EC funding brings research closer to market
The European Commission is close to agreeing ambitious plans designed to strengthen cooperation between commercial and public researchers in Europe. So-called Joint Technology Initiatives (JTIs), part of the 2007-2013 7th framework programme (FP7), will pump billions of euros into several key sectors. First calls for research proposals are expected early next year.
Three of the six JTIs so far proposed are in areas of particular interest to chemists: innovative medicines; nanotechnology; and the development of fuel cells and hydrogen technology.
Dirk Beernaert, head of nanotechnology at the Directorate General for Information Society and Media at the European Commission, told Chemistry World that while current and past EU framework funding has emphasised research at the university or institute level, the JTIs will give industry a much bigger role. 'We are trying to place some research a bit closer to the markets,' he said.
No JTIs have been officially approved by the EU Council of Ministers, which represents national governments and has ultimate authority on final guidelines, with discussions still ongoing between the European Commission, industry representatives, the European Parliament and Council of Ministers. Most observers believe any lingering disagreements over such issues as financing, governance, and auditing will be overcome for four of the JTIs by December 22-23, when the Council of Ministers next meets. First calls for proposals from those four JTIs would likely be issued in the first quarter of next year.
Beernaert said he was '95 per cent certain' the nanotechnology JTI would get final approval before Christmas. He said the other three JTIs likely to be approved then are innovative medicines, the Clean Sky initiative (designed to find ways to reduce CO2 emissions by around 40 per cent), and the embedded systems (specialised computer components) initiative. Other JTIs were not as far advanced.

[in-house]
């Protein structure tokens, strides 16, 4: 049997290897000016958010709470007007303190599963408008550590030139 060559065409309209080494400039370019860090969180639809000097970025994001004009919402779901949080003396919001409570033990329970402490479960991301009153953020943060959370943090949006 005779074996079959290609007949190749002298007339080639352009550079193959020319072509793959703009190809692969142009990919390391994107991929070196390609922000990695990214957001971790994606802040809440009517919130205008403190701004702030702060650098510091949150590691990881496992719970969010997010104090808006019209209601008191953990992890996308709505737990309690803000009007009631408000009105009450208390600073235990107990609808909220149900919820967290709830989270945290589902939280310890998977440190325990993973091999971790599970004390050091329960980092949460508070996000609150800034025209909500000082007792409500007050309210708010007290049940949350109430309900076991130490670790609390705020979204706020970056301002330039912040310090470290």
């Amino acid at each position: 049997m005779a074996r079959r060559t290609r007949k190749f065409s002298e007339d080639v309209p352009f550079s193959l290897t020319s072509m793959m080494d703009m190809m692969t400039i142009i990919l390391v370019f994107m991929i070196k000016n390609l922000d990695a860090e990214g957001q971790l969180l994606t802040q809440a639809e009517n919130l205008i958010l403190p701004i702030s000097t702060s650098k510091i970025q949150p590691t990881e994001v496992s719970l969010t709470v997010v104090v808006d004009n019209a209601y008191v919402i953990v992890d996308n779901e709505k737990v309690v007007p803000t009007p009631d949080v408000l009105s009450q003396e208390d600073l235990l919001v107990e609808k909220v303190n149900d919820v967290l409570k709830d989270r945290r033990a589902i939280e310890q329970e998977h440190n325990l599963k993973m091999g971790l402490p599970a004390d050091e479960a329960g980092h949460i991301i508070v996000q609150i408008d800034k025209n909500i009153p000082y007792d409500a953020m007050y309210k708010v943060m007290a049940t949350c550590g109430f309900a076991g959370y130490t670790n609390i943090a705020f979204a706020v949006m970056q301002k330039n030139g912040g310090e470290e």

Technical guidelines and funding schemes for the JTIs vary, Beernaert explained, with some JTIs funded only by the EU and industry and others by the EU, industry and member states. For example, nanotechnology funding could reach 450 million from the EU,900 million from EU member nations, and more than 1.35 billion from industry, while the innovative medicines JTI is expected to be funded with
1 billion from the EU and a matching amount from industry.
Exact funding decisions, including sectors and timing, are still under discussion, emphasised Norbert Lehner, chairman of the support group of the European Nanoelectronics Initiative Advisory Council (ENIAC) which is working closely with the Commission to develop the nanotechnology JTI. 'Everything is still in planning,' he said. 'Nothing is concluded yet.'
Lehner believes initial calls in nanotechnology will likely be issued for research projects involving electronic design automation and an area he described as 'More than Moore,' which includes all technologies based on silicon but which do not simply scale with Moore's law. Beyond those two segments, he said other areas likely to be funded later would include equipment/materials and heterogeneous integration, which he described as 'the glue between the world of nanoelectronics devices, and systems that humans can interact with.' 'We believe ENIAC offers the best chance we ever had to combine all forces in Europe and to reach critical mass for research and development projects,' he said.
As for the innovative medicines initiative (IMI), Ian Ragan, co-chair of the IMI governance taskforce, said it would not involve development of new drugs, but instead will focus on development of new methodologies and tools to better predict the safety and efficacy of new drugs.
Ragan said chemistry would play a big role in JTI research to develop computational methods for predicting the toxicity of molecules. 'That is very high on our agenda,' he added.
Guidelines for the fuel cells/hydrogen initiative are still under discussion, Perrine Tisserand, a spokeswoman in Brussels for the European Hydrogen and Fuel Cell Technology Platform (HFP), told Chemistry World. The goal is to have a final document ready in March or April for approval by the Council of Ministers, she said.
Under current proposals, the EU and industry would both contribute 450 million with additional contributions possible from member states. Research details, Tisserand added, are yet to be decided, but will likely be in four main areas: hydrogen vehicles and refuelling stations; sustainable hydrogen production and supply; fuel cells for combined heat and power generation; and fuel cells for early markets - including portable generators, specialty vehicles and micro fuel cells.